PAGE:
> We currently limit the vector size to power-of-2 in 
> vm_version_aarch64.cpp, as suggested by Andrew Dinn, is because current 
> SLP vectorizer only supports power-of-2 vectors. With Vector API in, I 
> think such restriction can be removed. And we are also working on a new 
> vectorizer to support predication/mask, which should not have power-of-2 
> limitation.


> Yes, we can make JVM to support portion of vectors, at least for SVE. My 
> concern is that the performance wouldn't be as good as the full 
> available vector width.

To be clear: I called it "somewhere between #2 and #3" solely because 
auto-vectorizer bails out on non-power-of-2 sizes. And even though 
Vector API will work with such cases just fine, IMO having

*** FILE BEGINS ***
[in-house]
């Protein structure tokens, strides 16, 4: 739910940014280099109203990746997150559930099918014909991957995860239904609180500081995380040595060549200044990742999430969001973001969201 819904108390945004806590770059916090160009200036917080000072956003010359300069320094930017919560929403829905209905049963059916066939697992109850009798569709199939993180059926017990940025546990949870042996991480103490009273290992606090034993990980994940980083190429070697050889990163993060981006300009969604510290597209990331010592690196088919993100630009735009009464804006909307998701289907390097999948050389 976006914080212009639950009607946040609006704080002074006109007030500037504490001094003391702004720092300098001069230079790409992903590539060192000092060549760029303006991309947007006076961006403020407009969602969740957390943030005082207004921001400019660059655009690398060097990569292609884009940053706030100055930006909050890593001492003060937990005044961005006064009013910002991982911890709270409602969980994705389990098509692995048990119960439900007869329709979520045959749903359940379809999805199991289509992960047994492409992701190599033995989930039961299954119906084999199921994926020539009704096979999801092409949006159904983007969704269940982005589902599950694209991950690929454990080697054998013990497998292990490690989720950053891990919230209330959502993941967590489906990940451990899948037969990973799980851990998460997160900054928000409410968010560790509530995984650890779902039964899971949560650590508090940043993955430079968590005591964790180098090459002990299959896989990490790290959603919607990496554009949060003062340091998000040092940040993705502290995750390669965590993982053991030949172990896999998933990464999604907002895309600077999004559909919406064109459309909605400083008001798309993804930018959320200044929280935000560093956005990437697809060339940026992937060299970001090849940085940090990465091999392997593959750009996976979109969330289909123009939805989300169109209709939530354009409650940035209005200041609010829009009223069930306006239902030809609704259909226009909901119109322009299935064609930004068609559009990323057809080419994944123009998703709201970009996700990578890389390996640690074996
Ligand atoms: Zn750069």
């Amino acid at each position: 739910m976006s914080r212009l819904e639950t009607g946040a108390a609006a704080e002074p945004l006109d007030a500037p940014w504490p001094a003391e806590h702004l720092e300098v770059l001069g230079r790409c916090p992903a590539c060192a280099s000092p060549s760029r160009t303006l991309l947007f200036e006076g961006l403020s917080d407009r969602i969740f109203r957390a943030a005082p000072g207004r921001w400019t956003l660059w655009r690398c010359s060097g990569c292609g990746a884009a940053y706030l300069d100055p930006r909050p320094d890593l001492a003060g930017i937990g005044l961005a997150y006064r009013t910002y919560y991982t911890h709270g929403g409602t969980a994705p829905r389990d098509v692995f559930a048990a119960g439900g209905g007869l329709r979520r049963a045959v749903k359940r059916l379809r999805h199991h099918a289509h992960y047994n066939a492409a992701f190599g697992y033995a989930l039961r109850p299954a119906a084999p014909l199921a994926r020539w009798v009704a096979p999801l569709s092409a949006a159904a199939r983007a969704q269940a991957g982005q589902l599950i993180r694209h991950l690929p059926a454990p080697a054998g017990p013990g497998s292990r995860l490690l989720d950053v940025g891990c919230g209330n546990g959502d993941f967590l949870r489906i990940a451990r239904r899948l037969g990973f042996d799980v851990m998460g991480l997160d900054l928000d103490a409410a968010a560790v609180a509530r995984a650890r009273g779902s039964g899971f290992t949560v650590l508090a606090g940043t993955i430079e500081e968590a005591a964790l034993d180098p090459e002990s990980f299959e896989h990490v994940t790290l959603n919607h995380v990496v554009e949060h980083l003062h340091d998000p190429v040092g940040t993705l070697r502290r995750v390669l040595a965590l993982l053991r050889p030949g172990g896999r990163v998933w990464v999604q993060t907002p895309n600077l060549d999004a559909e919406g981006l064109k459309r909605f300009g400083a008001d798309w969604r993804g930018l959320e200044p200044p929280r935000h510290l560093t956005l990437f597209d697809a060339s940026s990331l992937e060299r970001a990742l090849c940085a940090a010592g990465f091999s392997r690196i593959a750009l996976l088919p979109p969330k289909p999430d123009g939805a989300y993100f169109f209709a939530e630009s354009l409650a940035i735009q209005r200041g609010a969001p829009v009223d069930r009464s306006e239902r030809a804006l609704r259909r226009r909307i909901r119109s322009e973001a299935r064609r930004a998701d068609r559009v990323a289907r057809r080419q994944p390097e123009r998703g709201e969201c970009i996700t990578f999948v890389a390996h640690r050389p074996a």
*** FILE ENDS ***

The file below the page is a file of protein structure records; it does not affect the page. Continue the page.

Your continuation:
auto-vectorizer support is required before calling #3 complete.

In that respect, choosing smaller vector size auto-vectorizer supports 
is preferrable to picking up the full-width vectors and turning off 
auto-vectorizer (even though Vector API will support them).

It can be turned into heuristic (by default, pick only power-of-2 sizes; 
let users explicitly specify non-power-of-2 sizes), but speaking of 
priorities, IMO auto-vectorizer support is more important.

>> Giving up on #3 for now and starting with less ambitious goals (#1 or
>> #2) would reduce pressure on RA and give more time for additional
>> experiments to come with a better and more universal
>> support/representation of generic/size-agnostic vectors. And, in a
>> longer term, help reducing complexity and technical debt in the area.
>> Some more comments follow inline.
>>>> Compared to x86 w/ AVX512, architectural state for vector registers is
>>>> 4x larger in the worst case (ignoring predicate registers for now).
>>>> Here are the relevant constants on x86: